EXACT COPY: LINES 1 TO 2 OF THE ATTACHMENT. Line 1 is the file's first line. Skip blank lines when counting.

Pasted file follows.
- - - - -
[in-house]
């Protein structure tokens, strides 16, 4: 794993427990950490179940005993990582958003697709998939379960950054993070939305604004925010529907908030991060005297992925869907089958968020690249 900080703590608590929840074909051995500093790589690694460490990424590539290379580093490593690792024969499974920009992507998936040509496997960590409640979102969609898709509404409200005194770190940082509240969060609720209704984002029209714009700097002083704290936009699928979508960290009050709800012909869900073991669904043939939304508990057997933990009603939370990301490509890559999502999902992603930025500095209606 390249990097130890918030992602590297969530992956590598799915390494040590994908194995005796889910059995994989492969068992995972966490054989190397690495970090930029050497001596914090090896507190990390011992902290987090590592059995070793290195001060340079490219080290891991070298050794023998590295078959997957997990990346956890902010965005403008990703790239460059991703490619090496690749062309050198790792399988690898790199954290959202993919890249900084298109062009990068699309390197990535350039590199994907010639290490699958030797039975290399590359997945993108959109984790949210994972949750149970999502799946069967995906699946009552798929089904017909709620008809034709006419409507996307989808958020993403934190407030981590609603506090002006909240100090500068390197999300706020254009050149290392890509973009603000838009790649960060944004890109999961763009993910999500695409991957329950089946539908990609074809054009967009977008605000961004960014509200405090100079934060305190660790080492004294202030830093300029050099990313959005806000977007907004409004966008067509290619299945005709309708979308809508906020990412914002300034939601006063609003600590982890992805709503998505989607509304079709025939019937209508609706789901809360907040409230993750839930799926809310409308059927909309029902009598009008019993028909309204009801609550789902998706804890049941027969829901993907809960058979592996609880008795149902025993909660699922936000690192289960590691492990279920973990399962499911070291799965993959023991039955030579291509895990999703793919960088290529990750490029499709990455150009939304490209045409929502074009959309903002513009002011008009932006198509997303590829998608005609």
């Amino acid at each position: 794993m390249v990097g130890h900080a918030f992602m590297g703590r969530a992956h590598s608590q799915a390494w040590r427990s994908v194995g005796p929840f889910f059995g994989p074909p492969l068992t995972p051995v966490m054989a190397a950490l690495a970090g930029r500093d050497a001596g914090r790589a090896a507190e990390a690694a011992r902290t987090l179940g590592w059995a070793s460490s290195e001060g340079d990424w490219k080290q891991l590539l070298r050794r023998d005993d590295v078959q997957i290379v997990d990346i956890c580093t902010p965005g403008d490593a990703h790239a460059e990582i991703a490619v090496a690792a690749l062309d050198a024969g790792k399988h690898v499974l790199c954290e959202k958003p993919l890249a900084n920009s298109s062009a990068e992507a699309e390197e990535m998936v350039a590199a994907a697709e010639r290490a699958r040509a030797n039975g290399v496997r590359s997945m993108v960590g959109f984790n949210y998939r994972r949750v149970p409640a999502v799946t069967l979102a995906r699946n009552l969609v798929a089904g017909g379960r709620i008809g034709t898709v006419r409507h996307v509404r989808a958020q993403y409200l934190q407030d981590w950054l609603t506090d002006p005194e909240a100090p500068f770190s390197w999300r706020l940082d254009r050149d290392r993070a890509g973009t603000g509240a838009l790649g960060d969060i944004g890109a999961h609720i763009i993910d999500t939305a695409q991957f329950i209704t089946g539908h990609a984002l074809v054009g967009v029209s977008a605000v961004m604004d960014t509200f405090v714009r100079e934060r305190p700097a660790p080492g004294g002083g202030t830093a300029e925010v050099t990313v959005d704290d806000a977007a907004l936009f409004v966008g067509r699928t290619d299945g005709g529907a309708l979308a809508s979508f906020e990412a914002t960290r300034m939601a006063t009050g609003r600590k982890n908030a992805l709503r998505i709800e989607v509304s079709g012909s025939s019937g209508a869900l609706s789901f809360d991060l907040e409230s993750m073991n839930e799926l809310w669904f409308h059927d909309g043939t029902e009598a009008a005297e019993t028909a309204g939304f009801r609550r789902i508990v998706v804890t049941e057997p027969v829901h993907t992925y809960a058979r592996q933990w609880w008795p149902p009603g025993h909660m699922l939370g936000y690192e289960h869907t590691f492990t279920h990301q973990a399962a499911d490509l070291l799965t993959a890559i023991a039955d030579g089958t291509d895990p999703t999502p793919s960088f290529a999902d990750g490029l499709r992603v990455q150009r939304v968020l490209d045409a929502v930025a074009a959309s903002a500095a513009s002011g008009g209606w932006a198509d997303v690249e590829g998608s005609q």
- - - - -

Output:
[in-house]
């Protein structure tokens, strides 16, 4: 794993427990950490179940005993990582958003697709998939379960950054993070939305604004925010529907908030991060005297992925869907089958968020690249 900080703590608590929840074909051995500093790589690694460490990424590539290379580093490593690792024969499974920009992507998936040509496997960590409640979102969609898709509404409200005194770190940082509240969060609720209704984002029209714009700097002083704290936009699928979508960290009050709800012909869900073991669904043939939304508990057997933990009603939370990301490509890559999502999902992603930025500095209606 390249990097130890918030992602590297969530992956590598799915390494040590994908194995005796889910059995994989492969068992995972966490054989190397690495970090930029050497001596914090090896507190990390011992902290987090590592059995070793290195001060340079490219080290891991070298050794023998590295078959997957997990990346956890902010965005403008990703790239460059991703490619090496690749062309050198790792399988690898790199954290959202993919890249900084298109062009990068699309390197990535350039590199994907010639290490699958030797039975290399590359997945993108959109984790949210994972949750149970999502799946069967995906699946009552798929089904017909709620008809034709006419409507996307989808958020993403934190407030981590609603506090002006909240100090500068390197999300706020254009050149290392890509973009603000838009790649960060944004890109999961763009993910999500695409991957329950089946539908990609074809054009967009977008605000961004960014509200405090100079934060305190660790080492004294202030830093300029050099990313959005806000977007907004409004966008067509290619299945005709309708979308809508906020990412914002300034939601006063609003600590982890992805709503998505989607509304079709025939019937209508609706789901809360907040409230993750839930799926809310409308059927909309029902009598009008019993028909309204009801609550789902998706804890049941027969829901993907809960058979592996609880008795149902025993909660699922936000690192289960590691492990279920973990399962499911070291799965993959023991039955030579291509895990999703793919960088290529990750490029499709990455150009939304490209045409929502074009959309903002513009002011008009932006198509997303590829998608005609």